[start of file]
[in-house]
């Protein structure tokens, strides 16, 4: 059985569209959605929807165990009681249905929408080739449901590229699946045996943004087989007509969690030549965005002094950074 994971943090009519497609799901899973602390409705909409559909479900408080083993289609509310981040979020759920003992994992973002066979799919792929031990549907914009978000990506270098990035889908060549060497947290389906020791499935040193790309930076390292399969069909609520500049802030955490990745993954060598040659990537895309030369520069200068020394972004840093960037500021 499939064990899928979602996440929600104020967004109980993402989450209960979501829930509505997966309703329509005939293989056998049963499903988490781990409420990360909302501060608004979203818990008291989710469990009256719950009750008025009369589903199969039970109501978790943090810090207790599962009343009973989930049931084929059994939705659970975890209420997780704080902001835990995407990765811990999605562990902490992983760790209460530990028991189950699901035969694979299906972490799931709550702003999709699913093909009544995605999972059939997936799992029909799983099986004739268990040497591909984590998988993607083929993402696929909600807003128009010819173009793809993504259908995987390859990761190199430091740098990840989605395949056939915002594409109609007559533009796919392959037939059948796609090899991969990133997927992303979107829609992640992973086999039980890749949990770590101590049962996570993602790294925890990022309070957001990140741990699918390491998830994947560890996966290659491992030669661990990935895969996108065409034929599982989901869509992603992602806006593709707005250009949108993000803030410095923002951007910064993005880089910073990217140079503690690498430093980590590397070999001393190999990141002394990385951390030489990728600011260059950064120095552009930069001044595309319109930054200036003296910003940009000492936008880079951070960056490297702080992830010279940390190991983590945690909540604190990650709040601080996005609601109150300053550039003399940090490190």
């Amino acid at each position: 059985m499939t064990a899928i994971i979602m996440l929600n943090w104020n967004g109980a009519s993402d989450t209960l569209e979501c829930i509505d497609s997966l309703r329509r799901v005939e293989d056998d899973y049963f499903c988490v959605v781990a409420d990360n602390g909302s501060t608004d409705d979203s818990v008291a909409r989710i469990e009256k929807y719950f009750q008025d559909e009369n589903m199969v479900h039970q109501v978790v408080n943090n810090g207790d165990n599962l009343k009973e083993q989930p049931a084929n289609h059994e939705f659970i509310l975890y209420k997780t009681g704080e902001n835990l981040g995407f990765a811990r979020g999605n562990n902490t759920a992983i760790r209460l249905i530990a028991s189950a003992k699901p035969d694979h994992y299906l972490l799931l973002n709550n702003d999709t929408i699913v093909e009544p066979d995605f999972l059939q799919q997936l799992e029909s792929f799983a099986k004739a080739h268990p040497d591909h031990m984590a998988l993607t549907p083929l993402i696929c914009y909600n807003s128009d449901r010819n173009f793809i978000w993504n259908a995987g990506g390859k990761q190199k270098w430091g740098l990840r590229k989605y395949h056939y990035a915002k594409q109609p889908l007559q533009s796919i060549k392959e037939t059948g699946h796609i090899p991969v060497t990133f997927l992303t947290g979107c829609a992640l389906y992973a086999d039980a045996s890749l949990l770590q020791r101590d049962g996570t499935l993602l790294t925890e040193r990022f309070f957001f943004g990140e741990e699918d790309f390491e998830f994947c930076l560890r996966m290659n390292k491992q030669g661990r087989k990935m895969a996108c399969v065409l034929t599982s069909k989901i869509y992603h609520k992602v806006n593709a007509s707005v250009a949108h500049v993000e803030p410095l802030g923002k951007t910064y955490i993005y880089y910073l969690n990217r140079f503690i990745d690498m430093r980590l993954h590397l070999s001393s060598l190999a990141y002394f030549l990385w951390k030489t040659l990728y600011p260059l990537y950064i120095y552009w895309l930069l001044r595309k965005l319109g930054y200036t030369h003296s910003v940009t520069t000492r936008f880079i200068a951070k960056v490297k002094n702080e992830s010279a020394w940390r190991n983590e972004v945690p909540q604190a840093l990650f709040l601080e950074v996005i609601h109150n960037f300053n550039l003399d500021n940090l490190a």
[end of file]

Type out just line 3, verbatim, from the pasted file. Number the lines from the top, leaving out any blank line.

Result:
């Amino acid at each position: 059985m499939t064990a899928i994971i979602m996440l929600n943090w104020n967004g109980a009519s993402d989450t209960l569209e979501c829930i509505d497609s997966l309703r329509r799901v005939e293989d056998d899973y049963f499903c988490v959605v781990a409420d990360n602390g909302s501060t608004d409705d979203s818990v008291a909409r989710i469990e009256k929807y719950f009750q008025d559909e009369n589903m199969v479900h039970q109501v978790v408080n943090n810090g207790d165990n599962l009343k009973e083993q989930p049931a084929n289609h059994e939705f659970i509310l975890y209420k997780t009681g704080e902001n835990l981040g995407f990765a811990r979020g999605n562990n902490t759920a992983i760790r209460l249905i530990a028991s189950a003992k699901p035969d694979h994992y299906l972490l799931l973002n709550n702003d999709t929408i699913v093909e009544p066979d995605f999972l059939q799919q997936l799992e029909s792929f799983a099986k004739a080739h268990p040497d591909h031990m984590a998988l993607t549907p083929l993402i696929c914009y909600n807003s128009d449901r010819n173009f793809i978000w993504n259908a995987g990506g390859k990761q190199k270098w430091g740098l990840r590229k989605y395949h056939y990035a915002k594409q109609p889908l007559q533009s796919i060549k392959e037939t059948g699946h796609i090899p991969v060497t990133f997927l992303t947290g979107c829609a992640l389906y992973a086999d039980a045996s890749l949990l770590q020791r101590d049962g996570t499935l993602l790294t925890e040193r990022f309070f957001f943004g990140e741990e699918d790309f390491e998830f994947c930076l560890r996966m290659n390292k491992q030669g661990r087989k990935m895969a996108c399969v065409l034929t599982s069909k989901i869509y992603h609520k992602v806006n593709a007509s707005v250009a949108h500049v993000e803030p410095l802030g923002k951007t910064y955490i993005y880089y910073l969690n990217r140079f503690i990745d690498m430093r980590l993954h590397l070999s001393s060598l190999a990141y002394f030549l990385w951390k030489t040659l990728y600011p260059l990537y950064i120095y552009w895309l930069l001044r595309k965005l319109g930054y200036t030369h003296s910003v940009t520069t000492r936008f880079i200068a951070k960056v490297k002094n702080e992830s010279a020394w940390r190991n983590e972004v945690p909540q604190a840093l990650f709040l601080e950074v996005i609601h109150n960037f300053n550039l003399d500021n940090l490190a």